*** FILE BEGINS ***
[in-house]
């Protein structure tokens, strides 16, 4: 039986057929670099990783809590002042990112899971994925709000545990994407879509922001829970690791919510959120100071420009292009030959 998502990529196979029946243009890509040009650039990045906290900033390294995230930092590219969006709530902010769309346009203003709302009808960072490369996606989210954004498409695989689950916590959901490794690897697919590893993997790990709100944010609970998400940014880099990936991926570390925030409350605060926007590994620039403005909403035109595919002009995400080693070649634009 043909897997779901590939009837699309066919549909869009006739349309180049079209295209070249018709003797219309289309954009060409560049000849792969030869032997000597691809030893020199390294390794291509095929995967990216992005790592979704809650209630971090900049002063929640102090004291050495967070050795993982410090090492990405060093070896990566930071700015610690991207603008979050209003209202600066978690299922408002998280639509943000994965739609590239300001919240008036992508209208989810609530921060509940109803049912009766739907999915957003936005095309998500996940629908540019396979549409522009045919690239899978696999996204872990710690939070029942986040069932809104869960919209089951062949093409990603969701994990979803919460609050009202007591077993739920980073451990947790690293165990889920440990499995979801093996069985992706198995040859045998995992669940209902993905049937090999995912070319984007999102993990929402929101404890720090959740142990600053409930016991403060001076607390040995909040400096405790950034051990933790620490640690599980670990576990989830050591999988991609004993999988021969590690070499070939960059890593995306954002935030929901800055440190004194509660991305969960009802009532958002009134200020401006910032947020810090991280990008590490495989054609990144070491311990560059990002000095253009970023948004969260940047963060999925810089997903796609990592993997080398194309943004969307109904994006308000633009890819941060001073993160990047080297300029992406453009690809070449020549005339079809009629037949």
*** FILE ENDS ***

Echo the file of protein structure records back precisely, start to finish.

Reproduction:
[in-house]
């Protein structure tokens, strides 16, 4: 039986057929670099990783809590002042990112899971994925709000545990994407879509922001829970690791919510959120100071420009292009030959 998502990529196979029946243009890509040009650039990045906290900033390294995230930092590219969006709530902010769309346009203003709302009808960072490369996606989210954004498409695989689950916590959901490794690897697919590893993997790990709100944010609970998400940014880099990936991926570390925030409350605060926007590994620039403005909403035109595919002009995400080693070649634009 043909897997779901590939009837699309066919549909869009006739349309180049079209295209070249018709003797219309289309954009060409560049000849792969030869032997000597691809030893020199390294390794291509095929995967990216992005790592979704809650209630971090900049002063929640102090004291050495967070050795993982410090090492990405060093070896990566930071700015610690991207603008979050209003209202600066978690299922408002998280639509943000994965739609590239300001919240008036992508209208989810609530921060509940109803049912009766739907999915957003936005095309998500996940629908540019396979549409522009045919690239899978696999996204872990710690939070029942986040069932809104869960919209089951062949093409990603969701994990979803919460609050009202007591077993739920980073451990947790690293165990889920440990499995979801093996069985992706198995040859045998995992669940209902993905049937090999995912070319984007999102993990929402929101404890720090959740142990600053409930016991403060001076607390040995909040400096405790950034051990933790620490640690599980670990576990989830050591999988991609004993999988021969590690070499070939960059890593995306954002935030929901800055440190004194509660991305969960009802009532958002009134200020401006910032947020810090991280990008590490495989054609990144070491311990560059990002000095253009970023948004969260940047963060999925810089997903796609990592993997080398194309943004969307109904994006308000633009890819941060001073993160990047080297300029992406453009690809070449020549005339079809009629037949």